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Journal of Radioanalytical and Nuclear Chemistry, Vol. 265, No.

2 (2005) 235240

Non-destructive research in archaeology

K. T. Bir*
Hungarian National Museum, H-1088 Budapest, Mzeum krt. 14., Hungary (Received October 12, 2004)

There is a growing interest in the application of scientific-physical, chemical etc. methods in archaeology. This is partly due to the fact that classical archaeology, based upon the form, style, decoration of the objects has reached its limits, to obtain new result and, the integration of other disciplines into the argumentation of archaeologists is needed. The other important reason is the development and availability of methods and equipment for non-destructive analyses, ways of gathering useful information on the chemical and mineral composition, age, and state of preservation of the objects which can be useful in their scientific appraisal. PGAA is one of the techniques eminently suited for this purpose.

Introduction Archaeology is a special discipline on the border of sciences and arts. It focuses on re-creating events of the past on the basis of material culture and physical remains of organic and inorganic substances associated with mankind. It is also special in the sense that the investigation process (excavation) destroys most of the information (context), i.e., the relation of the finds proper to each other and their environment. It is, therefore, referred to as an irreproducible experiment. Sophisticated methods of registering field observations, regular sampling, expertise and professional responsibility is required to preserve most of the volatile information coded in the layers and sediments of an archaeological site. Archaeological objects, finds receive a special treatment after their recovery. They are cleaned, assembled from fragments, conservated with chemicals, registered into charted lists, so-called inventory books, published and exhibited. After all these processes they have a special value which is partly expressed as commercial value, known from (mainly illicit) traffic and insurance. Most of their value, however, cannot be expressed in terms of money, it is authenticity and irreproducibility. In this process, it is partly desirable to know as much about the object as possible in terms of analytical sense as well, on the other hand, this should be done with minimal loss to the object and a possibility to repeat and further enhance the analysis should need or further aspects arise. Discussion Analytical approach to archaeological objects The analysis of archaeological objects by scientific methods is almost as old as the discipline of archaeology itself. It was confined, however, to very rare instances and special issues, more an exception than a rule.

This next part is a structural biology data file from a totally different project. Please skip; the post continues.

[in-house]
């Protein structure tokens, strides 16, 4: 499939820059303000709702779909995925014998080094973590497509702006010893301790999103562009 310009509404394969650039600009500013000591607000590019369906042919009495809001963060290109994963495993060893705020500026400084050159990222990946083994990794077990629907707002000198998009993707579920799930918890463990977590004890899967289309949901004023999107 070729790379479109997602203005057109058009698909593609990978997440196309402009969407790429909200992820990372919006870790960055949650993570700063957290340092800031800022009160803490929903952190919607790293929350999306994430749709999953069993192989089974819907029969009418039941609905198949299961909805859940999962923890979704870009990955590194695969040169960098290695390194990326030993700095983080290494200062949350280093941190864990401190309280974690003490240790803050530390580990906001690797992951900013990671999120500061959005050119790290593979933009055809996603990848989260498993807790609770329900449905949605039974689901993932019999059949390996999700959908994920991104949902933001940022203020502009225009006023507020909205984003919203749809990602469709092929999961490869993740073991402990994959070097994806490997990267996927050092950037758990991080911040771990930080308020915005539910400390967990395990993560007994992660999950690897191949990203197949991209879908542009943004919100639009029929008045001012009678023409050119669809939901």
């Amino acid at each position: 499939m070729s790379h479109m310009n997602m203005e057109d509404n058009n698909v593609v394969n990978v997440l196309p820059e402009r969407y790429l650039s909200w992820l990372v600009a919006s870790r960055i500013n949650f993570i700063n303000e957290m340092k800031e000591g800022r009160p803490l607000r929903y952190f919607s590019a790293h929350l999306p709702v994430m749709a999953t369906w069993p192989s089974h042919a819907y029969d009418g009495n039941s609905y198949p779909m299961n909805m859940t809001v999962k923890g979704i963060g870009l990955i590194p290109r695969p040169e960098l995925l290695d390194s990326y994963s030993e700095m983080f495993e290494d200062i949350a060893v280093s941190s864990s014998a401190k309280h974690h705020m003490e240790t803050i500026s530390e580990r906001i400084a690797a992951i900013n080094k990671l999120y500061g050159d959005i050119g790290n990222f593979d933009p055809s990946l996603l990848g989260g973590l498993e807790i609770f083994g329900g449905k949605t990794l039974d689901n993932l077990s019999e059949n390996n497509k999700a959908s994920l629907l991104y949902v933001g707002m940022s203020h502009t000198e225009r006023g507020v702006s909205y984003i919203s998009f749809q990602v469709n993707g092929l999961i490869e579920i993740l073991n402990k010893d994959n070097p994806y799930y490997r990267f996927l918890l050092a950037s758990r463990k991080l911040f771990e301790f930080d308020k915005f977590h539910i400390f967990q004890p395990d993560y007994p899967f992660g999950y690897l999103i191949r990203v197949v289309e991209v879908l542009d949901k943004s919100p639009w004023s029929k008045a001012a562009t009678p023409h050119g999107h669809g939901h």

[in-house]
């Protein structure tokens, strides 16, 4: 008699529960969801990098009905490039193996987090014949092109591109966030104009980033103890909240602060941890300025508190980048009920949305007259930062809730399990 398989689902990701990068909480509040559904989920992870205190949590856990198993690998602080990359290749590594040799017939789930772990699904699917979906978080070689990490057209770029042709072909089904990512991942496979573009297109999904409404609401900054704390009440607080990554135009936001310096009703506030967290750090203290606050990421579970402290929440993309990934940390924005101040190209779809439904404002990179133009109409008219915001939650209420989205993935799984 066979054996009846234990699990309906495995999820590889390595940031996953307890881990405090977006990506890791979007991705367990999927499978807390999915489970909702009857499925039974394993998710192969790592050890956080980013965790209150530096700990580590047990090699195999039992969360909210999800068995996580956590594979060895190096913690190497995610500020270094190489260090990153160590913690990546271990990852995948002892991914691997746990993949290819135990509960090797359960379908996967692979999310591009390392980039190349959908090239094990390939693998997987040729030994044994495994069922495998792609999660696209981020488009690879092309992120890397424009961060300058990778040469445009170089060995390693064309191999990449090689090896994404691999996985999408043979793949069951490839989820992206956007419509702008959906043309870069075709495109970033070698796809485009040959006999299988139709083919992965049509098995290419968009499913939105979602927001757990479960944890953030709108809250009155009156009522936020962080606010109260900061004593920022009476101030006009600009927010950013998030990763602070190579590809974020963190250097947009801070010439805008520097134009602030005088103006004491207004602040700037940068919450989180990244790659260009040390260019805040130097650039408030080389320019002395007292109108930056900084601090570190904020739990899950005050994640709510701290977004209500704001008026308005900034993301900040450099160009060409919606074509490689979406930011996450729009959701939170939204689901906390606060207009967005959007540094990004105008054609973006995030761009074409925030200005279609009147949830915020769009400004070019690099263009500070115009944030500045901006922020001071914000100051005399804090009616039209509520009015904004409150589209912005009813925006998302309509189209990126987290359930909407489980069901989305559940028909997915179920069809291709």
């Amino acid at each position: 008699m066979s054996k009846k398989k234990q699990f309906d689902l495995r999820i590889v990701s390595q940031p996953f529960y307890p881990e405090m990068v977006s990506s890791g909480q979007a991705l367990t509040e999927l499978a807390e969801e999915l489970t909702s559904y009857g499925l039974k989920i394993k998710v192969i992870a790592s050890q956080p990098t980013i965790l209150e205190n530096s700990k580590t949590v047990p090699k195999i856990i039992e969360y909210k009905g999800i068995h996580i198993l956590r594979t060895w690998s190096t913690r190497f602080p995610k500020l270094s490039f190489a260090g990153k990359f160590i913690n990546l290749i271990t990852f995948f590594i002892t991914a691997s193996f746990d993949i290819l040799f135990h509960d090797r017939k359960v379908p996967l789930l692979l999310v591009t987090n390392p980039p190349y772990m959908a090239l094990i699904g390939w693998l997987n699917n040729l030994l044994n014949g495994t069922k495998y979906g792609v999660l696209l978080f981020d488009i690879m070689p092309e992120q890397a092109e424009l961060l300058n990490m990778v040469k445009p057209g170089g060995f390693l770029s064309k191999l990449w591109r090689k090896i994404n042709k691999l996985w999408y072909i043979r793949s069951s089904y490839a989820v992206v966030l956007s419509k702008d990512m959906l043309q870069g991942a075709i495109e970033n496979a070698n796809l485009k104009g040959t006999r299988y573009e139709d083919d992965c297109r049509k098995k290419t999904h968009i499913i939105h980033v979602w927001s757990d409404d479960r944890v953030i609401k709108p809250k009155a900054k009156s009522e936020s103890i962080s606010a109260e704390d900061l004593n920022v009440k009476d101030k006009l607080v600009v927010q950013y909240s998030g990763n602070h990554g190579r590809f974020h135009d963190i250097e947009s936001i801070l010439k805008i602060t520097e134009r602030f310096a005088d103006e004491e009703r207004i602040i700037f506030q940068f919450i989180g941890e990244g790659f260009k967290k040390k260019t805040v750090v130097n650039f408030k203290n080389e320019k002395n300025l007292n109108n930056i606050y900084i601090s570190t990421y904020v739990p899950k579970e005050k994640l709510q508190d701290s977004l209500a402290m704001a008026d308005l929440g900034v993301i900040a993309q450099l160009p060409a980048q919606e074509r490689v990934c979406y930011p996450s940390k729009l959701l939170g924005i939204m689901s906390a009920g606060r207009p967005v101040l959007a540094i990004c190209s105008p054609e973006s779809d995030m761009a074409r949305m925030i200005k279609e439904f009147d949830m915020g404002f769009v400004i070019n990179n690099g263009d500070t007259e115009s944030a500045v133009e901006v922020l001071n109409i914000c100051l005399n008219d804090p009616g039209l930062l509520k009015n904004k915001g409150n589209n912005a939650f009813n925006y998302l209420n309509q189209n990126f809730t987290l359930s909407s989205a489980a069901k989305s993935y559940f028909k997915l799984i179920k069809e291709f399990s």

* E-mail: 02365731/USD 20.00 2005 Akadmiai Kiad, Budapest

The breakthrough event was undoubtedly the discovery and regular application of 14C dating, acknowledged later by Nobel-prize.1 A wide range of analytical techniques followed in various fields of archaeology: dating, prospecting, analysis of technology and provenance and reconstruction of coeval environment. These applications together build up a special discipline, archaeometry, rather loosely centred upon the application of scientific methods in the discovery, interpretation or the elaboration of archaeological objects and features.24 Archaeometry has its own periodicals, national and international events, research and training centres all over the world. Adopting an analytical approach to cultural heritage is a highly responsible task. The dangers are: destroying the objects, or irreproducible parts of the objects physically (Fig. 1). It is equally dangerous, drawing not adequately established or irrelevant conclusions from the analytical results which soon become part of the argumentation, supported by high-tech machinery lending an air of objectivity to the hypotheses. The multidisciplinary character of the work sets it on the razors edge: what is really characteristic, distinctive and representative for certain classes of objects, certain types of raw material. Most of the main-stream scholars in arts and archaeology in Hungary have considered archaeometry to be inconceivable and superfluous till most recent times. The situation is slowly changing, thanks to a great extent to the 31 st International Symposium on Archaeometry, held in Budapest 1998. This event convinced many of the prominent Hungarian archaeologists that scientific analysis can contribute essentially to the value of evidence they work on, that working in teams set up from experts of various disciplines might work efficiently together. It is worth training young people basics of sciences (on the art and archaeology side) and humanities (for the analysts). As a result, special courses, even departments have come to existence on the universities, series of scholarly debates started in the Hungarian National Museum and other

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